The last hunting tribe in China living deep in the Greater Hingan Mountain, the largest forest area in the country, moved out of the jungle on Sunday to make room for wild animals and plants.
Some 37 people from 11 families of the tribe arrived at their new home late Sunday in Genhe City of north China's Inner Mongolia Autonomous Region, some 260 kilometers away from their previous residence, said Luo Jifang, deputy mayor of Genhe.
"More people from the tribe will follow," he said.
The Yakute tribe is one of the three branches of the Ewenki ethnic group. With a population of 169, they settled in Aoluguya in the northernmost part of Genhe in 1965 from the valley of Ergune River along the Sino-Russian border.
They used to live mainly on hunting and reindeer raising for food and income.
However, their living methods resulted in a sharp decline of wild animals and environment degradation in the area. Mushrooms and bryophyte on which reindeer mainly feed have almost disappeared in the area due to overgrazing.
It is estimated that it will take at least 25 years for bryophyte in the area to grow back to its original state.
Meanwhile, Aoluguya is under increasing flooding threat as a result of reckless logging in the area.
The decision to move out of the forest was made after consultations between the tribe and local authorities.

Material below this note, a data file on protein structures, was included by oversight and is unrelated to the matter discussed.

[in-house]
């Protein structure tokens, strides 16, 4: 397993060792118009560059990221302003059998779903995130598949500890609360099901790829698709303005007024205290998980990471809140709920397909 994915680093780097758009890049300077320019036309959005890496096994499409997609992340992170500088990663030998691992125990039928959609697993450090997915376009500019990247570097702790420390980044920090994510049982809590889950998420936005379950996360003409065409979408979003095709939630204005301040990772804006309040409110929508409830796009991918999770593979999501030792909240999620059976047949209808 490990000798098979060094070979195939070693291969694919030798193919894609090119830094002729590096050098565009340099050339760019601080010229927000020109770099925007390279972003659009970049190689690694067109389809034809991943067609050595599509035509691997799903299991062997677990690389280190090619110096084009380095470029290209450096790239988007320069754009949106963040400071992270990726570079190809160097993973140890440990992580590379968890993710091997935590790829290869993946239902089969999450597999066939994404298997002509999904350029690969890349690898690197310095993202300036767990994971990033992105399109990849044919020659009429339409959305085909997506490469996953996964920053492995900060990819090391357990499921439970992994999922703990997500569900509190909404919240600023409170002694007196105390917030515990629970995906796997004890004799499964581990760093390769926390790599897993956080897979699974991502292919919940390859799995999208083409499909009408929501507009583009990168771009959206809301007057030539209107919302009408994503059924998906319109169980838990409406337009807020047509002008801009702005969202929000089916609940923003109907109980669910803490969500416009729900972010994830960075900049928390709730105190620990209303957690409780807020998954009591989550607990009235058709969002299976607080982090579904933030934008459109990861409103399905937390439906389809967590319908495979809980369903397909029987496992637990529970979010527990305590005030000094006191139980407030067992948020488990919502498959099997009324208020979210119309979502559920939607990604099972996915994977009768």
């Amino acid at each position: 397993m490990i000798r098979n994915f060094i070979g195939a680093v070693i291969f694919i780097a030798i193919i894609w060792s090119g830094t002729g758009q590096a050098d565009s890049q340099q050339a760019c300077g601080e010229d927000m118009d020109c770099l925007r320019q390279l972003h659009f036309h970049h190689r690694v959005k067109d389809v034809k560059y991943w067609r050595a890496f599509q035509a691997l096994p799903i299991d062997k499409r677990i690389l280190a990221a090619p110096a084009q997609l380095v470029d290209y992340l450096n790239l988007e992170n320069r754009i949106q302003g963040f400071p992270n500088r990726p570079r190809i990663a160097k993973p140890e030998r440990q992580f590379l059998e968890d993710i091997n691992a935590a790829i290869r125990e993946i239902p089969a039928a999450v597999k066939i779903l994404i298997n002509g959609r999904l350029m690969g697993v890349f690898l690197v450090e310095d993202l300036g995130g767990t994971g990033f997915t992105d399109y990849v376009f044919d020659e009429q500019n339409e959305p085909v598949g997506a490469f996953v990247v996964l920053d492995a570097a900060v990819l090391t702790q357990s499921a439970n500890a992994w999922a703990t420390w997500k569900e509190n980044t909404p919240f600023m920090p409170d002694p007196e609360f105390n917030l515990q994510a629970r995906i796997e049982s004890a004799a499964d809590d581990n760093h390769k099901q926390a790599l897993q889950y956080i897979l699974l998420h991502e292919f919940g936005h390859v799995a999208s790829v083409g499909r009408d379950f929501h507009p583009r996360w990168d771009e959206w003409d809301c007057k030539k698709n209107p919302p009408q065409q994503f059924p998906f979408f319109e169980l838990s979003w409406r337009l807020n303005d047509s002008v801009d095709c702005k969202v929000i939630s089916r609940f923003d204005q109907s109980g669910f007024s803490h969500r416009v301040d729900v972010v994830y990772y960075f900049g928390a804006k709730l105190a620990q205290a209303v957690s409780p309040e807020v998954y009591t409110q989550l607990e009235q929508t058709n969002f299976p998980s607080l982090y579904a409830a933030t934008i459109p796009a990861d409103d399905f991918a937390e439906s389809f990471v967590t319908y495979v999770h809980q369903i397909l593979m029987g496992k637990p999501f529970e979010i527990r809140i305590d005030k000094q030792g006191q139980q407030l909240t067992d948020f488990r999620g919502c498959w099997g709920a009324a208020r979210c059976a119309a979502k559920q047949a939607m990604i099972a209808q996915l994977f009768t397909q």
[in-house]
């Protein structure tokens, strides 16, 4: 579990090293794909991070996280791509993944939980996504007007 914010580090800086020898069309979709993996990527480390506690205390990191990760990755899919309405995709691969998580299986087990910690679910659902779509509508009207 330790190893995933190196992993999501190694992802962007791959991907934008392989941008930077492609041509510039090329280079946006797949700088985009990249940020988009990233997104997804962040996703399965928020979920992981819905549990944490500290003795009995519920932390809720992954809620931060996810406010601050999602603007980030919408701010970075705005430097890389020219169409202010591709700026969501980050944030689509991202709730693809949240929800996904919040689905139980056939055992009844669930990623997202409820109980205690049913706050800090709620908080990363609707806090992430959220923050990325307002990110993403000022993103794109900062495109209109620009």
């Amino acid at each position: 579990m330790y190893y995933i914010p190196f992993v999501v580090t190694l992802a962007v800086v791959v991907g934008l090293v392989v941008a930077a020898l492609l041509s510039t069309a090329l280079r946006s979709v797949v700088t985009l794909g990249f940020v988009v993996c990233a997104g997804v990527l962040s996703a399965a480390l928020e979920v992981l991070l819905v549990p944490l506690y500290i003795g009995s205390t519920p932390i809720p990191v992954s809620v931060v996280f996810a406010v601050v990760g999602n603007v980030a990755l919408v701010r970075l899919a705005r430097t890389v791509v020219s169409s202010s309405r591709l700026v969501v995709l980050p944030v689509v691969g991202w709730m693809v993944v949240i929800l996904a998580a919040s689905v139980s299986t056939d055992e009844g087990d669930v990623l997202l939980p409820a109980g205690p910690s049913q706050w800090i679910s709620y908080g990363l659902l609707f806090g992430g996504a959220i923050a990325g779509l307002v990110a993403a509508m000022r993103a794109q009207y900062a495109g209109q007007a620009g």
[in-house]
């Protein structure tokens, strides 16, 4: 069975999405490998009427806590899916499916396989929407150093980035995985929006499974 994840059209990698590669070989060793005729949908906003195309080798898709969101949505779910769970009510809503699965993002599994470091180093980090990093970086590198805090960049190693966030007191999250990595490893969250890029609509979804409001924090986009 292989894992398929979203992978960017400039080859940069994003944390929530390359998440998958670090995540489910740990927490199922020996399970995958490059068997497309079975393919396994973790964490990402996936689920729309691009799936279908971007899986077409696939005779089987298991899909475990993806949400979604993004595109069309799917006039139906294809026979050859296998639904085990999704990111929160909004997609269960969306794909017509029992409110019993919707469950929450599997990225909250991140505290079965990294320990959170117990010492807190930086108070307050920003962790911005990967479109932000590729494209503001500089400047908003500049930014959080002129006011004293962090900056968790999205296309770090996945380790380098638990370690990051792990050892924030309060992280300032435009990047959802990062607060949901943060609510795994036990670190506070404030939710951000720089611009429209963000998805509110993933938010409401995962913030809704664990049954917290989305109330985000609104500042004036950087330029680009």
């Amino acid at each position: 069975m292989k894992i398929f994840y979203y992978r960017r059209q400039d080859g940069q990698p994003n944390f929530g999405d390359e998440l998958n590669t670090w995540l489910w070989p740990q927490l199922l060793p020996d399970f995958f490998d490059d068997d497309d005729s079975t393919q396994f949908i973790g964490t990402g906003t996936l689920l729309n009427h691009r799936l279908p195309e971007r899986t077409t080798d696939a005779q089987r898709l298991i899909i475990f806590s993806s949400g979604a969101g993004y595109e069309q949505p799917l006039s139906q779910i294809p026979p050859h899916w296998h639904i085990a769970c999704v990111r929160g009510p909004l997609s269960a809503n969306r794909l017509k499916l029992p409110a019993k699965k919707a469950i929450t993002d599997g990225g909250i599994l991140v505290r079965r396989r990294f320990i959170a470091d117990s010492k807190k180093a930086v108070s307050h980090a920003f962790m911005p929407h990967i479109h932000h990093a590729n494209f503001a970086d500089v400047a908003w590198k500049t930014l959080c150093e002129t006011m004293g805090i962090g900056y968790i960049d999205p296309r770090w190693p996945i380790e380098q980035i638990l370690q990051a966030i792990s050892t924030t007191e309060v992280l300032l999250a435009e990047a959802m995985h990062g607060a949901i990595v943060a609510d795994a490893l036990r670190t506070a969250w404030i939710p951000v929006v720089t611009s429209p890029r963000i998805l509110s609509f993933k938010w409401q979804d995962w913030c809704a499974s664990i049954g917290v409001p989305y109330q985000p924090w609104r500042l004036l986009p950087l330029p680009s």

"The government is willing to make every effort to protect their traditional culture after they settled in their new homes," Luo said.
Houses with modern facilities for 62 Yakute families have been built in the western suburbs of Genhe, about two kilometers from the city center, together with 48 reindeer stables which cover an area of 16,800 square meters surrounded by dense forest.
"Reindeer raising will still be a major income for Yakute people, although they will be kept in stables instead of the traditional way of raising them in the wild," Luo said.
They could also take advantage of their unique culture to develop tourism, and meanwhile, people aged between 18 and 50 would be employed by the government to protect the forest, he said.
The relocation of the Yakute tribe is part of the Chinese people's efforts to protect forest and wild animals.
In the wake of the 1998 deluge that ravaged the Yangtze River and rivers in northeast China, which experts attributed mainly to excessive logging of forest in the water catchment areas, a nationwide green-for-grain campaign has been launched in which the government provided farmers with grain and cash subsidies in return for their quitting farming on hill slopes and grassland while planting trees and grasses.
Meanwhile, substantial steps have also been taken to protect wild animals, especially the rare and endangered species.
The Chinese government has pledged to earmark 11.2 million yuan(1.3 million US dollars) in the next two years to protect reindeer, which have been put under state protection.
The government expects to raise the reindeer population to more than 3,000 within 10 years from the current 700 through the protection of their habitat and breeding.
(People's Daily Aug 11, 2003)